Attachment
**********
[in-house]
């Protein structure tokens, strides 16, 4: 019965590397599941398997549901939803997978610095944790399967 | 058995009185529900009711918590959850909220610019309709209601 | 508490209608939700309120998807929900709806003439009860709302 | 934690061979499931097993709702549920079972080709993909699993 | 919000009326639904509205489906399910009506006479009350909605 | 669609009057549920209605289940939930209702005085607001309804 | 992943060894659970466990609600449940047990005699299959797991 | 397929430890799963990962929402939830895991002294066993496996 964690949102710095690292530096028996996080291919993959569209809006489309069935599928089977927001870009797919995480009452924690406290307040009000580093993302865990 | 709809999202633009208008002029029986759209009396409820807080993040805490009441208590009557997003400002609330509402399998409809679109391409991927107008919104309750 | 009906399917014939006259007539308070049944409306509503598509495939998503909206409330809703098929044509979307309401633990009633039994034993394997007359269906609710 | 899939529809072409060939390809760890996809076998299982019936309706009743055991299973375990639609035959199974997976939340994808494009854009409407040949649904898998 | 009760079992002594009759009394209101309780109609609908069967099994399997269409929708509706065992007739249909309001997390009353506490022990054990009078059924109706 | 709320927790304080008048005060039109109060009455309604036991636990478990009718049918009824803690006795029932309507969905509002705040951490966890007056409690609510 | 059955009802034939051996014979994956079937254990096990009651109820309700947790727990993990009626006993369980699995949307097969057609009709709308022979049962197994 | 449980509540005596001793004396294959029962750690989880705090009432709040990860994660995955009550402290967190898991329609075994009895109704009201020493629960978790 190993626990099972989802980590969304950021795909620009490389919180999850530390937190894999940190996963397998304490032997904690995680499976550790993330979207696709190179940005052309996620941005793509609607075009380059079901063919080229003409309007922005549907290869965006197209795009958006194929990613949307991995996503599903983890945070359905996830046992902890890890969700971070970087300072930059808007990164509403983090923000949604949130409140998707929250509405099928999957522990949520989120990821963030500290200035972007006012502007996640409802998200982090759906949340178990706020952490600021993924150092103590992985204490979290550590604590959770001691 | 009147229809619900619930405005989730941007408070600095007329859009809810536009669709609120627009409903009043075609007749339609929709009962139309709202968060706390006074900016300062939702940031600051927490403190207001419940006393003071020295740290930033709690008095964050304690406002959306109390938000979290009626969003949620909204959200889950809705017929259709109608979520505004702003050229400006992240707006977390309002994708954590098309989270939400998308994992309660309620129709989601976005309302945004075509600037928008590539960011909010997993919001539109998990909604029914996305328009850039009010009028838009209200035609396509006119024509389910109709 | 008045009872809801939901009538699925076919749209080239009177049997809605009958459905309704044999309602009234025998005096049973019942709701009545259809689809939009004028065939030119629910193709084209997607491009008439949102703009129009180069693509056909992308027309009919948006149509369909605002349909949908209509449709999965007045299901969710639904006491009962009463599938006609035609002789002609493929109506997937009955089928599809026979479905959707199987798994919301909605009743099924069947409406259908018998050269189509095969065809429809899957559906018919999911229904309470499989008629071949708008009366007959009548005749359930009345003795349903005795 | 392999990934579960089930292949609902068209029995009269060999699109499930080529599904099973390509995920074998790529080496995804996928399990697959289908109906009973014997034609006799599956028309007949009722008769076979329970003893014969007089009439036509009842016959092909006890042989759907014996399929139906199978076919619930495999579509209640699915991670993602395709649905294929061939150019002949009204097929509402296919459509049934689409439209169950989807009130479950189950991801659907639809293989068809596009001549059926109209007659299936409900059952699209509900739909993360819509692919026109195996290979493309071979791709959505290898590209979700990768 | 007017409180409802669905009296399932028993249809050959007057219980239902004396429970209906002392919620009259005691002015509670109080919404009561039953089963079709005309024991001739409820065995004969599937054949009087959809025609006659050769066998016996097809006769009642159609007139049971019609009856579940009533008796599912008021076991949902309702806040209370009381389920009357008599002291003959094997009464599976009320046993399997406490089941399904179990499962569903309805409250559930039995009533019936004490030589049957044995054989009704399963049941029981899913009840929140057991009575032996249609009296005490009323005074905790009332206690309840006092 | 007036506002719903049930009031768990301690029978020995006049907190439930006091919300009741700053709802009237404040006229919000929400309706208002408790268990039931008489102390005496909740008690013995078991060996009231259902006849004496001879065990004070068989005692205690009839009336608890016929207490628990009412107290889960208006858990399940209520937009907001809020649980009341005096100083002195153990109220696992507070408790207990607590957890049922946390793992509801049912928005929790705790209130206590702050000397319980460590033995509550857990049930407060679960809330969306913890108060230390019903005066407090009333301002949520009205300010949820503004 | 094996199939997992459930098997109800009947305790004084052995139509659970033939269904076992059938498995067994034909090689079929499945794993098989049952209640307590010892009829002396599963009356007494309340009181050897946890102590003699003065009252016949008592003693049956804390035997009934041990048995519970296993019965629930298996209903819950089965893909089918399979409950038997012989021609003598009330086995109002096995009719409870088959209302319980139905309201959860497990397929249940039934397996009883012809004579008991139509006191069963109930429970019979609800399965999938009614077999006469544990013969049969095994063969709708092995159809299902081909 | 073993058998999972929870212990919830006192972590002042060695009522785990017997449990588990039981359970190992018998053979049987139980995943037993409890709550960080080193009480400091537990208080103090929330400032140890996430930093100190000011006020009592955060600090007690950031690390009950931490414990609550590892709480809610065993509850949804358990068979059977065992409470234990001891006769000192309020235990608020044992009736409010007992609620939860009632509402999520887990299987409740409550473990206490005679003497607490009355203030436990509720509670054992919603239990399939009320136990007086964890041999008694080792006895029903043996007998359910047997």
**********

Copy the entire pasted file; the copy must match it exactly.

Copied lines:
[in-house]
């Protein structure tokens, strides 16, 4: 019965590397599941398997549901939803997978610095944790399967 | 058995009185529900009711918590959850909220610019309709209601 | 508490209608939700309120998807929900709806003439009860709302 | 934690061979499931097993709702549920079972080709993909699993 | 919000009326639904509205489906399910009506006479009350909605 | 669609009057549920209605289940939930209702005085607001309804 | 992943060894659970466990609600449940047990005699299959797991 | 397929430890799963990962929402939830895991002294066993496996 964690949102710095690292530096028996996080291919993959569209809006489309069935599928089977927001870009797919995480009452924690406290307040009000580093993302865990 | 709809999202633009208008002029029986759209009396409820807080993040805490009441208590009557997003400002609330509402399998409809679109391409991927107008919104309750 | 009906399917014939006259007539308070049944409306509503598509495939998503909206409330809703098929044509979307309401633990009633039994034993394997007359269906609710 | 899939529809072409060939390809760890996809076998299982019936309706009743055991299973375990639609035959199974997976939340994808494009854009409407040949649904898998 | 009760079992002594009759009394209101309780109609609908069967099994399997269409929708509706065992007739249909309001997390009353506490022990054990009078059924109706 | 709320927790304080008048005060039109109060009455309604036991636990478990009718049918009824803690006795029932309507969905509002705040951490966890007056409690609510 | 059955009802034939051996014979994956079937254990096990009651109820309700947790727990993990009626006993369980699995949307097969057609009709709308022979049962197994 | 449980509540005596001793004396294959029962750690989880705090009432709040990860994660995955009550402290967190898991329609075994009895109704009201020493629960978790 190993626990099972989802980590969304950021795909620009490389919180999850530390937190894999940190996963397998304490032997904690995680499976550790993330979207696709190179940005052309996620941005793509609607075009380059079901063919080229003409309007922005549907290869965006197209795009958006194929990613949307991995996503599903983890945070359905996830046992902890890890969700971070970087300072930059808007990164509403983090923000949604949130409140998707929250509405099928999957522990949520989120990821963030500290200035972007006012502007996640409802998200982090759906949340178990706020952490600021993924150092103590992985204490979290550590604590959770001691 | 009147229809619900619930405005989730941007408070600095007329859009809810536009669709609120627009409903009043075609007749339609929709009962139309709202968060706390006074900016300062939702940031600051927490403190207001419940006393003071020295740290930033709690008095964050304690406002959306109390938000979290009626969003949620909204959200889950809705017929259709109608979520505004702003050229400006992240707006977390309002994708954590098309989270939400998308994992309660309620129709989601976005309302945004075509600037928008590539960011909010997993919001539109998990909604029914996305328009850039009010009028838009209200035609396509006119024509389910109709 | 008045009872809801939901009538699925076919749209080239009177049997809605009958459905309704044999309602009234025998005096049973019942709701009545259809689809939009004028065939030119629910193709084209997607491009008439949102703009129009180069693509056909992308027309009919948006149509369909605002349909949908209509449709999965007045299901969710639904006491009962009463599938006609035609002789002609493929109506997937009955089928599809026979479905959707199987798994919301909605009743099924069947409406259908018998050269189509095969065809429809899957559906018919999911229904309470499989008629071949708008009366007959009548005749359930009345003795349903005795 | 392999990934579960089930292949609902068209029995009269060999699109499930080529599904099973390509995920074998790529080496995804996928399990697959289908109906009973014997034609006799599956028309007949009722008769076979329970003893014969007089009439036509009842016959092909006890042989759907014996399929139906199978076919619930495999579509209640699915991670993602395709649905294929061939150019002949009204097929509402296919459509049934689409439209169950989807009130479950189950991801659907639809293989068809596009001549059926109209007659299936409900059952699209509900739909993360819509692919026109195996290979493309071979791709959505290898590209979700990768 | 007017409180409802669905009296399932028993249809050959007057219980239902004396429970209906002392919620009259005691002015509670109080919404009561039953089963079709005309024991001739409820065995004969599937054949009087959809025609006659050769066998016996097809006769009642159609007139049971019609009856579940009533008796599912008021076991949902309702806040209370009381389920009357008599002291003959094997009464599976009320046993399997406490089941399904179990499962569903309805409250559930039995009533019936004490030589049957044995054989009704399963049941029981899913009840929140057991009575032996249609009296005490009323005074905790009332206690309840006092 | 007036506002719903049930009031768990301690029978020995006049907190439930006091919300009741700053709802009237404040006229919000929400309706208002408790268990039931008489102390005496909740008690013995078991060996009231259902006849004496001879065990004070068989005692205690009839009336608890016929207490628990009412107290889960208006858990399940209520937009907001809020649980009341005096100083002195153990109220696992507070408790207990607590957890049922946390793992509801049912928005929790705790209130206590702050000397319980460590033995509550857990049930407060679960809330969306913890108060230390019903005066407090009333301002949520009205300010949820503004 | 094996199939997992459930098997109800009947305790004084052995139509659970033939269904076992059938498995067994034909090689079929499945794993098989049952209640307590010892009829002396599963009356007494309340009181050897946890102590003699003065009252016949008592003693049956804390035997009934041990048995519970296993019965629930298996209903819950089965893909089918399979409950038997012989021609003598009330086995109002096995009719409870088959209302319980139905309201959860497990397929249940039934397996009883012809004579008991139509006191069963109930429970019979609800399965999938009614077999006469544990013969049969095994063969709708092995159809299902081909 | 073993058998999972929870212990919830006192972590002042060695009522785990017997449990588990039981359970190992018998053979049987139980995943037993409890709550960080080193009480400091537990208080103090929330400032140890996430930093100190000011006020009592955060600090007690950031690390009950931490414990609550590892709480809610065993509850949804358990068979059977065992409470234990001891006769000192309020235990608020044992009736409010007992609620939860009632509402999520887990299987409740409550473990206490005679003497607490009355203030436990509720509670054992919603239990399939009320136990007086964890041999008694080792006895029903043996007998359910047997």